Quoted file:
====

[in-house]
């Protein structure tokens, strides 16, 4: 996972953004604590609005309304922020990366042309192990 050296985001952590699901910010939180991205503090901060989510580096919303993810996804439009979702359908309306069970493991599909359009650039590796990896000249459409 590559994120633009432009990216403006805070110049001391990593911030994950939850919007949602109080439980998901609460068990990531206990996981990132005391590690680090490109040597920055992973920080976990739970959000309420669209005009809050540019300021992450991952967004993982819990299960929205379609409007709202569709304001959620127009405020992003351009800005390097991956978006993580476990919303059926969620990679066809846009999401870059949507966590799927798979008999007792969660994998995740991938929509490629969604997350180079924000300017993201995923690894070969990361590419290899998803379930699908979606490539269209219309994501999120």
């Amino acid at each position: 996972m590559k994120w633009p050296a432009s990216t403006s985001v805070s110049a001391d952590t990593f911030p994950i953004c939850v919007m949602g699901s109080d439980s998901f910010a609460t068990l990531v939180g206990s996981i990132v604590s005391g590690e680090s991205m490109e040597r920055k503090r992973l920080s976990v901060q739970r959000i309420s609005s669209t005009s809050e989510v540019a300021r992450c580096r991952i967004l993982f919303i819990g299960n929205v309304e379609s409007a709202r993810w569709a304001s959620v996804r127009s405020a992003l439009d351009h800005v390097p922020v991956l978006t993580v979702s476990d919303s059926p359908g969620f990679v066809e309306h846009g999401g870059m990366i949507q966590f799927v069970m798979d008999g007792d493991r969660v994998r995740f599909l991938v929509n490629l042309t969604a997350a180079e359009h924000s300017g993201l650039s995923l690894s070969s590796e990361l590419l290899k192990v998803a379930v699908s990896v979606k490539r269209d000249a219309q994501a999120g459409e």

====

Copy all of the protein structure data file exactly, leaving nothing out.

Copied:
[in-house]
């Protein structure tokens, strides 16, 4: 996972953004604590609005309304922020990366042309192990 050296985001952590699901910010939180991205503090901060989510580096919303993810996804439009979702359908309306069970493991599909359009650039590796990896000249459409 590559994120633009432009990216403006805070110049001391990593911030994950939850919007949602109080439980998901609460068990990531206990996981990132005391590690680090490109040597920055992973920080976990739970959000309420669209005009809050540019300021992450991952967004993982819990299960929205379609409007709202569709304001959620127009405020992003351009800005390097991956978006993580476990919303059926969620990679066809846009999401870059949507966590799927798979008999007792969660994998995740991938929509490629969604997350180079924000300017993201995923690894070969990361590419290899998803379930699908979606490539269209219309994501999120």
């Amino acid at each position: 996972m590559k994120w633009p050296a432009s990216t403006s985001v805070s110049a001391d952590t990593f911030p994950i953004c939850v919007m949602g699901s109080d439980s998901f910010a609460t068990l990531v939180g206990s996981i990132v604590s005391g590690e680090s991205m490109e040597r920055k503090r992973l920080s976990v901060q739970r959000i309420s609005s669209t005009s809050e989510v540019a300021r992450c580096r991952i967004l993982f919303i819990g299960n929205v309304e379609s409007a709202r993810w569709a304001s959620v996804r127009s405020a992003l439009d351009h800005v390097p922020v991956l978006t993580v979702s476990d919303s059926p359908g969620f990679v066809e309306h846009g999401g870059m990366i949507q966590f799927v069970m798979d008999g007792d493991r969660v994998r995740f599909l991938v929509n490629l042309t969604a997350a180079e359009h924000s300017g993201l650039s995923l690894s070969s590796e990361l590419l290899k192990v998803a379930v699908s990896v979606k490539r269209d000249a219309q994501a999120g459409e």